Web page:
From on top of the RV.
Props for KTMWorld.
These guys were also very serious about their sound checks.
My bike managed a nice quiet 89db. Sweet. But Ryanís new bike was king. 85db.
They had a riders meeting that evening and a bike set up clinic with the local pro's. One of the questions that came up was about what to do if you water out your bike. I am used to calling it drowning out your bike but itís the same thing. The Corduroy is known for deep water crossings. Infamous for it I should probably say. We had all read about this on the local GOR equivalent called http://www.offroadontario.ca. One thing they said was to reroute your carb vent lines. I asked around locally and searched on the internet about this. It seems pretty evenly split on whether it would make a difference or not. So I figured I would do what the locals do. Re-route. I hedged my bet by keeping the OEM set up as close as possible while adding a vent up high with a T. See below.
I figure it is the best of both worlds. 95% stock but with an added vent up high for the top two carb lines routed up to the steering head. :-)
Alan Lachapelle (http://www.lachapelleracingproducts.com) was on hand and gave some great advice. Brief summary below. Probably missing a few tips.
1. Kill the engine once you know for sure the bike is going under if possible.
2. Turn the bike upside down before you remove the sparkplug so no dirt and junk goes down in the cylinder. Upside down it all falls away from the cylinder.
3. Pull the plug and spin the rear wheel to pump the water out.
4. Remove the air filter and squeeze it out
5. Clean out the airbox as best you can
6. Drain your carb by removing the drain plug or removing the bowl if required.
7. Tip the bike up on the back tire to drain the exhaust of water
8. Put in a fresh plug and fire it up.
I listened to all this with some interest. You don't hear this stuff at most enduro rider's meetings. :-) But by this time, Don had dinner ready and we were starving so.. off the RV and get to sleep. It was a long and exhausting drive.
We woke up about 3am to a heck of a downpour of rain. It had been raining off and on for 3 or 4 days already so this wasn't a good sign. I woke up every hour on the hour and the downpour continued until about 7am. The forecast called for rain off and on all day both Saturday and Sunday. Great. But hey.... this event has a wet reputation. We knew it going in.
The race is run quite differently than a US enduro. This is more like an ISDE with long transfers and timed special tests. They had an endurocross course there on the grounds plus an MX section somewhere else that were also timed and part of the event. The scoring is very odd and I don't think we figured it out until after the event was over. :-) Even Chris Birch mentioned it when he was giving a short talk/speech. I quote " I have no idea how you guys are scoring this thing" hahah.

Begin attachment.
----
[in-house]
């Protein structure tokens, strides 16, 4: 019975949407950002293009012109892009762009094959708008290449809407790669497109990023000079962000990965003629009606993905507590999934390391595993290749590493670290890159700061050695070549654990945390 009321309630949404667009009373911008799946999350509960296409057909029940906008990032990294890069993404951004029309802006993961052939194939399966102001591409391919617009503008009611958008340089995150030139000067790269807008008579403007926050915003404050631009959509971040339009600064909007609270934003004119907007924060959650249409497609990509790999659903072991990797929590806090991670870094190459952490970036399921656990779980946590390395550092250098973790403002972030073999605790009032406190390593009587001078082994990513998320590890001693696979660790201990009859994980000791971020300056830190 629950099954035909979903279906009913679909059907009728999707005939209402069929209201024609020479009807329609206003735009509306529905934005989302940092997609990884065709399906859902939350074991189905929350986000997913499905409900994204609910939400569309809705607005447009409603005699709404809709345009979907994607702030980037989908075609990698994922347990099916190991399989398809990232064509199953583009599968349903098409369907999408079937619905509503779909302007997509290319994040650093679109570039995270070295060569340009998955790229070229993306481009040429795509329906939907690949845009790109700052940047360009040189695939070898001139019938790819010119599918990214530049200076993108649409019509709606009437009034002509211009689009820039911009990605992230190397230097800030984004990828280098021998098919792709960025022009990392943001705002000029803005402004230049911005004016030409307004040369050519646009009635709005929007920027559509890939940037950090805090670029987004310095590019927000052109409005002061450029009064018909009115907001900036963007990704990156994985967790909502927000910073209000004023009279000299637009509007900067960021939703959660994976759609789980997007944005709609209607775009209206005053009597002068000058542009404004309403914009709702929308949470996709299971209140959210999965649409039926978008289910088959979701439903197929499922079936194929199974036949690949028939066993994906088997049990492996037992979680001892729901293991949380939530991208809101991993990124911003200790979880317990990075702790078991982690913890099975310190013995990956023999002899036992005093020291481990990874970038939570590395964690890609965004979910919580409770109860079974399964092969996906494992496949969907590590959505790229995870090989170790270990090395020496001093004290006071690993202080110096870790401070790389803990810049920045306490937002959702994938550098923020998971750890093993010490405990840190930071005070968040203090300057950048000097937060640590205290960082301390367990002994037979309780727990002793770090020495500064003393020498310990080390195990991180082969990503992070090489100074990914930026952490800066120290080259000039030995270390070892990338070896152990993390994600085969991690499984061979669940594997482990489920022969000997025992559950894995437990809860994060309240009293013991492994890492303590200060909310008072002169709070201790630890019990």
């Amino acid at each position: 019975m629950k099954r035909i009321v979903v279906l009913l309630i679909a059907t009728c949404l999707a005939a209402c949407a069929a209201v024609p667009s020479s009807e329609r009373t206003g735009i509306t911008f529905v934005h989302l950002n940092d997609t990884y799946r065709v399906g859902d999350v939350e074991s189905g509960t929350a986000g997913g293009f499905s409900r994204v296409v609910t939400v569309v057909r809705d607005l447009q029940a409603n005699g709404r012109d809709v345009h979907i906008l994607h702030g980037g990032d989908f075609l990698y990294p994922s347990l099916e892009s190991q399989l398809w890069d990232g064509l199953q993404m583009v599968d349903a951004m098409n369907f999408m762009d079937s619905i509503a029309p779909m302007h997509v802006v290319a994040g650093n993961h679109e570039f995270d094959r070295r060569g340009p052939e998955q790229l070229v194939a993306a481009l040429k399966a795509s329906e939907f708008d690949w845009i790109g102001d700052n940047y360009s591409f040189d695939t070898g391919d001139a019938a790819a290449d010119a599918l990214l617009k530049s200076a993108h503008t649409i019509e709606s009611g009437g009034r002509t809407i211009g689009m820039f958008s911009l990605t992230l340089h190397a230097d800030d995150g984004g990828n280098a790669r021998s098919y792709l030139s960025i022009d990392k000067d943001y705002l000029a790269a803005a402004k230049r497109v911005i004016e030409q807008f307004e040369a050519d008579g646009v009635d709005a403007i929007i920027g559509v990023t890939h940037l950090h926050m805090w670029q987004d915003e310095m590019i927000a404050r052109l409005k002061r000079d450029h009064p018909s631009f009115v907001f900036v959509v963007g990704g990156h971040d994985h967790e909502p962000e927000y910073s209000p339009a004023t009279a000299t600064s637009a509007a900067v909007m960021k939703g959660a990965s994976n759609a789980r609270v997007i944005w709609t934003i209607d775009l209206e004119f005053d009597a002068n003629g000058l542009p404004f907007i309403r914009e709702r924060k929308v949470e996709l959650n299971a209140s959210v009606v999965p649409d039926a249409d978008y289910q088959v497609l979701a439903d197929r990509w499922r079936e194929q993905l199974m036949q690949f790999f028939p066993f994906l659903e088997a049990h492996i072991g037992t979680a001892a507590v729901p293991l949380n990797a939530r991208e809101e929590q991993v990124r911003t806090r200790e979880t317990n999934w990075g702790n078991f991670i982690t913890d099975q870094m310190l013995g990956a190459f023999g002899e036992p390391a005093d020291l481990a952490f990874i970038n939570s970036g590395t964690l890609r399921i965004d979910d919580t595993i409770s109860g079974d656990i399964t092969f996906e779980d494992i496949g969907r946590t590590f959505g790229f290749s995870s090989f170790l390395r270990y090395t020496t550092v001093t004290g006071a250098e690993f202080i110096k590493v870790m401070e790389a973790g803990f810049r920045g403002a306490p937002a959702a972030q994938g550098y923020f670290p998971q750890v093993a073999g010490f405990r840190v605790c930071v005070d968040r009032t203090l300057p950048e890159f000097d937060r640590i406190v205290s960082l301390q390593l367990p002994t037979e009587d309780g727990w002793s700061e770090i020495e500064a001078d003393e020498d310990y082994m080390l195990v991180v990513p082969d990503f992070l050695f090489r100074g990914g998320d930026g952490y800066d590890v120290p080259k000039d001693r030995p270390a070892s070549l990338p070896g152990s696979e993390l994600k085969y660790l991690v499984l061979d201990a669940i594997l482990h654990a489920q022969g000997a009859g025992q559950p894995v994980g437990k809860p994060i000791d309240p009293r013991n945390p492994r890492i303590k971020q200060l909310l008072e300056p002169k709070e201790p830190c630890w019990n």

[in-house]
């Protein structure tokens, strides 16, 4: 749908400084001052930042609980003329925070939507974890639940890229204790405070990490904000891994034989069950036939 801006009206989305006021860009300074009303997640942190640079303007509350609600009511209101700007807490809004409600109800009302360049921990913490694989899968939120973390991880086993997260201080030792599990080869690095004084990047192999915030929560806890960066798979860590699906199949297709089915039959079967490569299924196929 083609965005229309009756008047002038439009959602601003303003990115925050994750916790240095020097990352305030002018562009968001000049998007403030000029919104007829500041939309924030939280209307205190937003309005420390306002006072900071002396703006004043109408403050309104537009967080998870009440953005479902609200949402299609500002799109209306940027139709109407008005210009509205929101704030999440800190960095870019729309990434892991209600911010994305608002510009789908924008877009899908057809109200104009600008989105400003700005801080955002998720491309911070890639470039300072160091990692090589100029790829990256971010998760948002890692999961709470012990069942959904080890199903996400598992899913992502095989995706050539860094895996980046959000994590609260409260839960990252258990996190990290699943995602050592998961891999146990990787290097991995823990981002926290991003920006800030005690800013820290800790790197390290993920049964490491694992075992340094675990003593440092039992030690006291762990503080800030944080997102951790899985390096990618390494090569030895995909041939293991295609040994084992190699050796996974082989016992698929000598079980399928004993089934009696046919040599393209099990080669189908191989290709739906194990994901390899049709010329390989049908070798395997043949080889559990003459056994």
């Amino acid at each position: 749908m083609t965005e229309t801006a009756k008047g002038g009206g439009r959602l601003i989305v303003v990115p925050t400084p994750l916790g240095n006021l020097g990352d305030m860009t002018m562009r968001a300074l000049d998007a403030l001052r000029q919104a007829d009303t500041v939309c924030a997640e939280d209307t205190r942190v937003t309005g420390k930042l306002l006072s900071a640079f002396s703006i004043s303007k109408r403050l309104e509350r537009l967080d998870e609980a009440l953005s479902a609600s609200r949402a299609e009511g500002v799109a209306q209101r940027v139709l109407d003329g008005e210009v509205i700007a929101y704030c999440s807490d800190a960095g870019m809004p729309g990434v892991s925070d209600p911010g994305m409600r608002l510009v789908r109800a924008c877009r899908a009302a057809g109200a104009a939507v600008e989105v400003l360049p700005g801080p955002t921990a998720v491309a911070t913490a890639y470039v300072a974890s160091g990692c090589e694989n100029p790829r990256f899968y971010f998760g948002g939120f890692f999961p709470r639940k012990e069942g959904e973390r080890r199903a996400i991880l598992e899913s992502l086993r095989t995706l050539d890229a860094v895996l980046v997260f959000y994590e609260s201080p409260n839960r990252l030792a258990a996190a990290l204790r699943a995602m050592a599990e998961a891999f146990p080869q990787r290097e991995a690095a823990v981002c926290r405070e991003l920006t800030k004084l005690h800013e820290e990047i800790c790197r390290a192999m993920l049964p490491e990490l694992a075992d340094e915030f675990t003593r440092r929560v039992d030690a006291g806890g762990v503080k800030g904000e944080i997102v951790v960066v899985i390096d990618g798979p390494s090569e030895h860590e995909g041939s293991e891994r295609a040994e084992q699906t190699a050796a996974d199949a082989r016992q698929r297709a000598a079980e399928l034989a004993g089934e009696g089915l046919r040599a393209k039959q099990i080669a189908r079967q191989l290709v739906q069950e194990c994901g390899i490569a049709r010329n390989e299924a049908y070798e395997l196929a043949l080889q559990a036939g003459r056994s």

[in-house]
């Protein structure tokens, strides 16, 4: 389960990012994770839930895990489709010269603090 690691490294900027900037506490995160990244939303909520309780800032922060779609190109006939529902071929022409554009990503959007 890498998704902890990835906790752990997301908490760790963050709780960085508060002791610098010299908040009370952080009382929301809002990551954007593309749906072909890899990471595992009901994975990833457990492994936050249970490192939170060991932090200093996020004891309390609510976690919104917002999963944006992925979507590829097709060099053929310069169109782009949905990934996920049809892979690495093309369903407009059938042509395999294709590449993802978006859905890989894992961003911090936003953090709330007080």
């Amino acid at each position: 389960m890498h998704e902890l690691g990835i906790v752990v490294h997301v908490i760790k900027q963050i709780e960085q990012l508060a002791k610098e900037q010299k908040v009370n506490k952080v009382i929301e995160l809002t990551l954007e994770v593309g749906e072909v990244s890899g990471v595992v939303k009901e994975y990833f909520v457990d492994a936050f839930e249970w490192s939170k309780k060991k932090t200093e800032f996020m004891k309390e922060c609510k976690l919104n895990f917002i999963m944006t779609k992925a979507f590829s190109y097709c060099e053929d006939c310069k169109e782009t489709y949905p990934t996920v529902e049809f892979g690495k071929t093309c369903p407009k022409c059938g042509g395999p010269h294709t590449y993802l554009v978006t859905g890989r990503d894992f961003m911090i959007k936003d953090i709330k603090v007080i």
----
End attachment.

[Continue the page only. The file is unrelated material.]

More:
The start is cool. It is a three bike podium similar to what you see at ISDEs.
Great photo op for families and fans. Of course we were all suited up so... no photos of us on the stage. But.. finally.. we are about to get riding!
Don, Ryan and myself were off first. We followed the first few arrows and headed around the main building and toward the road. I guess I should have looked at the route sheet a bit more. I was already confused when it shot us down a regular paved road. Ryan saw an arrow and took the lead so Don and I followed. After a couple miles it turned off pavement and to a dirt road. Then to a wide path that was sort of like a logging road but really rough. Mud puddles and rocks everywhere. I come to a huge mud puddle stretching the whole way across the road. A bunch of other guys are stopped and looking at it. I see one guy on his bike on the far side, so I line up on him and roll into it on the gas. BAD MOVE. Half way in my bike noses down and it gets REALLY DEEP. I throttle up hoping to keep moving butÖ no good. Suddenly there is silence except for my cussing. The water is half way up my tank. I canít believe this!!! The first big mud hole and I drown it out. (or water out as the Canadians say) I should have had more patience and as Wattsy says on his video. ďLet your mates try it firstĒ. The bottom was fairly hard so I was able to push it out of the water with only a little huffing and puffing. I pulled all the tape off my airbox and looked inside. Only a little bit of water at the bottom of the box. Wow. Cool. Figured it would be full. So I kicked it slow a few times and it didnít seem locked up. I hit the button. It turned a few times and started up. Sputtered and backfired a few times but ran. It stalled a few times but seemed like it would run. We will see. By then the other guys had found the better line through the pond and were hauling down the trail. All the of my teammates stopped for me. Ryan and David took off down the trail earlier since 5 of us couldnít work on a bike. Don and Frank hung back with me. So.. I popped on the helmet and we took off again. My bike was running pretty bad. It was bucking a lot and wouldnít idle. I had to keep the revs up pretty high to keep it going. Not easy in the mud and rocks. A couple miles down the road I hit some bigger rocks and the bike bucked and just stopped. It wouldnít start again. I thought my day was done. Convinced of it as a matter of fact. I guess I should have paid more attention at the bike setup clinic the night before eh?